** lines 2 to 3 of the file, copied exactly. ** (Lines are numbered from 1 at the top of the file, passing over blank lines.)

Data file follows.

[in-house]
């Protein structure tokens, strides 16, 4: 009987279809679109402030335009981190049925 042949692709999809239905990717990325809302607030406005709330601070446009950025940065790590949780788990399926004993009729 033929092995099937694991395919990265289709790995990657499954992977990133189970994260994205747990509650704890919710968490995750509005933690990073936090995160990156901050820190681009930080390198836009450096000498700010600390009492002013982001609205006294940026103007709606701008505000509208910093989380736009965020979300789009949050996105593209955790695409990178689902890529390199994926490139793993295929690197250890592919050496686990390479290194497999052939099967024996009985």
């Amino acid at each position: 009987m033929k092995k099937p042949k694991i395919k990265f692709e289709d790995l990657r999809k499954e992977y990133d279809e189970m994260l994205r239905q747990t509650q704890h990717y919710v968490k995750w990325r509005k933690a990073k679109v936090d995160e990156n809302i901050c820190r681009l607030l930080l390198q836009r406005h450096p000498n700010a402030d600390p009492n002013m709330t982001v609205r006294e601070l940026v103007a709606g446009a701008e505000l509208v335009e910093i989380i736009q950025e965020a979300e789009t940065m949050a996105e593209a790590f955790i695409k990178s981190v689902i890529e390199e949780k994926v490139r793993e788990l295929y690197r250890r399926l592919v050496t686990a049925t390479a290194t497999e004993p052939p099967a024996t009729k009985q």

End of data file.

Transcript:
């Protein structure tokens, strides 16, 4: 009987279809679109402030335009981190049925 042949692709999809239905990717990325809302607030406005709330601070446009950025940065790590949780788990399926004993009729 033929092995099937694991395919990265289709790995990657499954992977990133189970994260994205747990509650704890919710968490995750509005933690990073936090995160990156901050820190681009930080390198836009450096000498700010600390009492002013982001609205006294940026103007709606701008505000509208910093989380736009965020979300789009949050996105593209955790695409990178689902890529390199994926490139793993295929690197250890592919050496686990390479290194497999052939099967024996009985």
């Amino acid at each position: 009987m033929k092995k099937p042949k694991i395919k990265f692709e289709d790995l990657r999809k499954e992977y990133d279809e189970m994260l994205r239905q747990t509650q704890h990717y919710v968490k995750w990325r509005k933690a990073k679109v936090d995160e990156n809302i901050c820190r681009l607030l930080l390198q836009r406005h450096p000498n700010a402030d600390p009492n002013m709330t982001v609205r006294e601070l940026v103007a709606g446009a701008e505000l509208v335009e910093i989380i736009q950025e965020a979300e789009t940065m949050a996105e593209a790590f955790i695409k990178s981190v689902i890529e390199e949780k994926v490139r793993e788990l295929y690197r250890r399926l592919v050496t686990a049925t390479a290194t497999e004993p052939p099967a024996t009729k009985q």